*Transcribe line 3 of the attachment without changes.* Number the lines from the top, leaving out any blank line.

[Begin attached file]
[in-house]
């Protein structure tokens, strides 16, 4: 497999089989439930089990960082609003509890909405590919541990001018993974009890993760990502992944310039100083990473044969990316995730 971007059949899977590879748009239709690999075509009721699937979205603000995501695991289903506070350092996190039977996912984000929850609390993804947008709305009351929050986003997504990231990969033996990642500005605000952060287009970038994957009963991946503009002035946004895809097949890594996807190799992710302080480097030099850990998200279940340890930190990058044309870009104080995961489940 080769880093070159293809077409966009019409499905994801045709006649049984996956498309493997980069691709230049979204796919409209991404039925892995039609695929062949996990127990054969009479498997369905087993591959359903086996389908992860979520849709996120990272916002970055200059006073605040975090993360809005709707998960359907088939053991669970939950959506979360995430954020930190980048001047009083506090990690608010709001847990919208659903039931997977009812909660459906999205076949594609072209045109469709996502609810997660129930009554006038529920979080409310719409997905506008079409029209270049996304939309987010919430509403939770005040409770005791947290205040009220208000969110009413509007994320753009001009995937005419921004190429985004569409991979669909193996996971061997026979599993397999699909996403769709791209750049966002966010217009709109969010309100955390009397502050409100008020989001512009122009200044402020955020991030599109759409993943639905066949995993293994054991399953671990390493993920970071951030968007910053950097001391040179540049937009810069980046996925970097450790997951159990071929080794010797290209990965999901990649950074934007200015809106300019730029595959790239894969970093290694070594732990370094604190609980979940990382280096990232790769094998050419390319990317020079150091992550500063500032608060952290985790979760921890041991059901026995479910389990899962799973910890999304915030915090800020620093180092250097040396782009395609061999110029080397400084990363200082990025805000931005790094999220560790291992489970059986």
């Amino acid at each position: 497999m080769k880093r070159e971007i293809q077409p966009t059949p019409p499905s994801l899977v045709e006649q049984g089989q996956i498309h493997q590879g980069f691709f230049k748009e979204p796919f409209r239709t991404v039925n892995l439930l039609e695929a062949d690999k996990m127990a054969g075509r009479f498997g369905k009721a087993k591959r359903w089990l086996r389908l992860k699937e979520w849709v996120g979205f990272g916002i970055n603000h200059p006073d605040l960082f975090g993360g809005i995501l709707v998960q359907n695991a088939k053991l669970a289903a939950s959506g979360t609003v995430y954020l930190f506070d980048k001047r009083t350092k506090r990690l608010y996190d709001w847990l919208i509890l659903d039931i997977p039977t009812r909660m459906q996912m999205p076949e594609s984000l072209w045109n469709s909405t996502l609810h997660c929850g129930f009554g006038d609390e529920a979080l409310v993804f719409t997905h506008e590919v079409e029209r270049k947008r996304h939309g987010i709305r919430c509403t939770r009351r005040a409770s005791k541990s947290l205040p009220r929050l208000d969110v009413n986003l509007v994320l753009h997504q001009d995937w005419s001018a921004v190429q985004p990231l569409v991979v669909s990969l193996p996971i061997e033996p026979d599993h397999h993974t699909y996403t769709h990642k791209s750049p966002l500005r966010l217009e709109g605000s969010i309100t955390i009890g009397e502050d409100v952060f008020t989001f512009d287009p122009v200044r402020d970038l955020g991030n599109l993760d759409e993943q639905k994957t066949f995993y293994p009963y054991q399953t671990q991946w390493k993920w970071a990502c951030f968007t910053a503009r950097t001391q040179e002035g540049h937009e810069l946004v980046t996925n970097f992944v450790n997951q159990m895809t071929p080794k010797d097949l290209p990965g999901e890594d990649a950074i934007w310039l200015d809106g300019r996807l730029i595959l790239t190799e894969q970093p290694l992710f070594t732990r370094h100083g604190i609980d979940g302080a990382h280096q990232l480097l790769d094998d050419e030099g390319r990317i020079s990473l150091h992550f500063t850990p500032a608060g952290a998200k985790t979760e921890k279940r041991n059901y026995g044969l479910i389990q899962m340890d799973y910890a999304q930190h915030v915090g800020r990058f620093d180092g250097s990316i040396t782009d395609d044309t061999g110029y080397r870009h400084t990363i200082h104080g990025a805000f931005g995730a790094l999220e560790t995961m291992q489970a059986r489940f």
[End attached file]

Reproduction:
């Amino acid at each position: 497999m080769k880093r070159e971007i293809q077409p966009t059949p019409p499905s994801l899977v045709e006649q049984g089989q996956i498309h493997q590879g980069f691709f230049k748009e979204p796919f409209r239709t991404v039925n892995l439930l039609e695929a062949d690999k996990m127990a054969g075509r009479f498997g369905k009721a087993k591959r359903w089990l086996r389908l992860k699937e979520w849709v996120g979205f990272g916002i970055n603000h200059p006073d605040l960082f975090g993360g809005i995501l709707v998960q359907n695991a088939k053991l669970a289903a939950s959506g979360t609003v995430y954020l930190f506070d980048k001047r009083t350092k506090r990690l608010y996190d709001w847990l919208i509890l659903d039931i997977p039977t009812r909660m459906q996912m999205p076949e594609s984000l072209w045109n469709s909405t996502l609810h997660c929850g129930f009554g006038d609390e529920a979080l409310v993804f719409t997905h506008e590919v079409e029209r270049k947008r996304h939309g987010i709305r919430c509403t939770r009351r005040a409770s005791k541990s947290l205040p009220r929050l208000d969110v009413n986003l509007v994320l753009h997504q001009d995937w005419s001018a921004v190429q985004p990231l569409v991979v669909s990969l193996p996971i061997e033996p026979d599993h397999h993974t699909y996403t769709h990642k791209s750049p966002l500005r966010l217009e709109g605000s969010i309100t955390i009890g009397e502050d409100v952060f008020t989001f512009d287009p122009v200044r402020d970038l955020g991030n599109l993760d759409e993943q639905k994957t066949f995993y293994p009963y054991q399953t671990q991946w390493k993920w970071a990502c951030f968007t910053a503009r950097t001391q040179e002035g540049h937009e810069l946004v980046t996925n970097f992944v450790n997951q159990m895809t071929p080794k010797d097949l290209p990965g999901e890594d990649a950074i934007w310039l200015d809106g300019r996807l730029i595959l790239t190799e894969q970093p290694l992710f070594t732990r370094h100083g604190i609980d979940g302080a990382h280096q990232l480097l790769d094998d050419e030099g390319r990317i020079s990473l150091h992550f500063t850990p500032a608060g952290a998200k985790t979760e921890k279940r041991n059901y026995g044969l479910i389990q899962m340890d799973y910890a999304q930190h915030v915090g800020r990058f620093d180092g250097s990316i040396t782009d395609d044309t061999g110029y080397r870009h400084t990363i200082h104080g990025a805000f931005g995730a790094l999220e560790t995961m291992q489970a059986r489940f």